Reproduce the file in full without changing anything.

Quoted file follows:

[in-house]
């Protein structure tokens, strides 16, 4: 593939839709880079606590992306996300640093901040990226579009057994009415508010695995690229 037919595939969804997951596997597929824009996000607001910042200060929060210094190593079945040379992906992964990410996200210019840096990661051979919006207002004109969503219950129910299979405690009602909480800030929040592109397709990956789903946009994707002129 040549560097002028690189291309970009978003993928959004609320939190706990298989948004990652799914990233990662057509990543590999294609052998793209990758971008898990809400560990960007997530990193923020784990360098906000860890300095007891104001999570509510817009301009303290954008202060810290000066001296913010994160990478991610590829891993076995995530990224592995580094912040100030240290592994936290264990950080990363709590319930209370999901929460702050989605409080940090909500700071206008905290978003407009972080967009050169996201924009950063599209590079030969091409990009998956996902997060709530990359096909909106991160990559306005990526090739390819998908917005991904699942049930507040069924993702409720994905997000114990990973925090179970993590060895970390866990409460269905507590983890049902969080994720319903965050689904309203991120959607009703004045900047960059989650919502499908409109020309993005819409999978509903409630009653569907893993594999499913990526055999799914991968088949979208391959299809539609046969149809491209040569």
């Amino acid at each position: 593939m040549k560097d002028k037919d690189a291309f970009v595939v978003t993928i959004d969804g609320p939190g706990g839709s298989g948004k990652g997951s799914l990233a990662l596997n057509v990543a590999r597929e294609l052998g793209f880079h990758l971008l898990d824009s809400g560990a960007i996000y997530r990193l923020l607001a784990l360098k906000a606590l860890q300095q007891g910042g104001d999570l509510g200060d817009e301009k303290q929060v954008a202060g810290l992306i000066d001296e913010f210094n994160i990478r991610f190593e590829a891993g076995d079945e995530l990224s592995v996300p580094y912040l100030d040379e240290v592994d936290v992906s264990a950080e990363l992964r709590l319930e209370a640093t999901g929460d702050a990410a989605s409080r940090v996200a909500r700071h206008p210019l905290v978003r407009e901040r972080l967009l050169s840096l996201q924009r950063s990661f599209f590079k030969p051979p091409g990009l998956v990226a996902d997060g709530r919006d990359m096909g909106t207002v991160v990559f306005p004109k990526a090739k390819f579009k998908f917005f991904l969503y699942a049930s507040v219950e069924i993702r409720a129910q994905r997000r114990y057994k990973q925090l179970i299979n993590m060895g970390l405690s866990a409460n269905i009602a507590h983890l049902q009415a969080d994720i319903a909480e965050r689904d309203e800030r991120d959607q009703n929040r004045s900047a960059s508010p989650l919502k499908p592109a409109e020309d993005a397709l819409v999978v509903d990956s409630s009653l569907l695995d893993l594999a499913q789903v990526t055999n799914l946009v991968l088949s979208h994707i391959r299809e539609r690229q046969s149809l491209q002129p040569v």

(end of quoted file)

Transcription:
[in-house]
């Protein structure tokens, strides 16, 4: 593939839709880079606590992306996300640093901040990226579009057994009415508010695995690229 037919595939969804997951596997597929824009996000607001910042200060929060210094190593079945040379992906992964990410996200210019840096990661051979919006207002004109969503219950129910299979405690009602909480800030929040592109397709990956789903946009994707002129 040549560097002028690189291309970009978003993928959004609320939190706990298989948004990652799914990233990662057509990543590999294609052998793209990758971008898990809400560990960007997530990193923020784990360098906000860890300095007891104001999570509510817009301009303290954008202060810290000066001296913010994160990478991610590829891993076995995530990224592995580094912040100030240290592994936290264990950080990363709590319930209370999901929460702050989605409080940090909500700071206008905290978003407009972080967009050169996201924009950063599209590079030969091409990009998956996902997060709530990359096909909106991160990559306005990526090739390819998908917005991904699942049930507040069924993702409720994905997000114990990973925090179970993590060895970390866990409460269905507590983890049902969080994720319903965050689904309203991120959607009703004045900047960059989650919502499908409109020309993005819409999978509903409630009653569907893993594999499913990526055999799914991968088949979208391959299809539609046969149809491209040569």
């Amino acid at each position: 593939m040549k560097d002028k037919d690189a291309f970009v595939v978003t993928i959004d969804g609320p939190g706990g839709s298989g948004k990652g997951s799914l990233a990662l596997n057509v990543a590999r597929e294609l052998g793209f880079h990758l971008l898990d824009s809400g560990a960007i996000y997530r990193l923020l607001a784990l360098k906000a606590l860890q300095q007891g910042g104001d999570l509510g200060d817009e301009k303290q929060v954008a202060g810290l992306i000066d001296e913010f210094n994160i990478r991610f190593e590829a891993g076995d079945e995530l990224s592995v996300p580094y912040l100030d040379e240290v592994d936290v992906s264990a950080e990363l992964r709590l319930e209370a640093t999901g929460d702050a990410a989605s409080r940090v996200a909500r700071h206008p210019l905290v978003r407009e901040r972080l967009l050169s840096l996201q924009r950063s990661f599209f590079k030969p051979p091409g990009l998956v990226a996902d997060g709530r919006d990359m096909g909106t207002v991160v990559f306005p004109k990526a090739k390819f579009k998908f917005f991904l969503y699942a049930s507040v219950e069924i993702r409720a129910q994905r997000r114990y057994k990973q925090l179970i299979n993590m060895g970390l405690s866990a409460n269905i009602a507590h983890l049902q009415a969080d994720i319903a909480e965050r689904d309203e800030r991120d959607q009703n929040r004045s900047a960059s508010p989650l919502k499908p592109a409109e020309d993005a397709l819409v999978v509903d990956s409630s009653l569907l695995d893993l594999a499913q789903v990526t055999n799914l946009v991968l088949s979208h994707i391959r299809e539609r690229q046969s149809l491209q002129p040569v």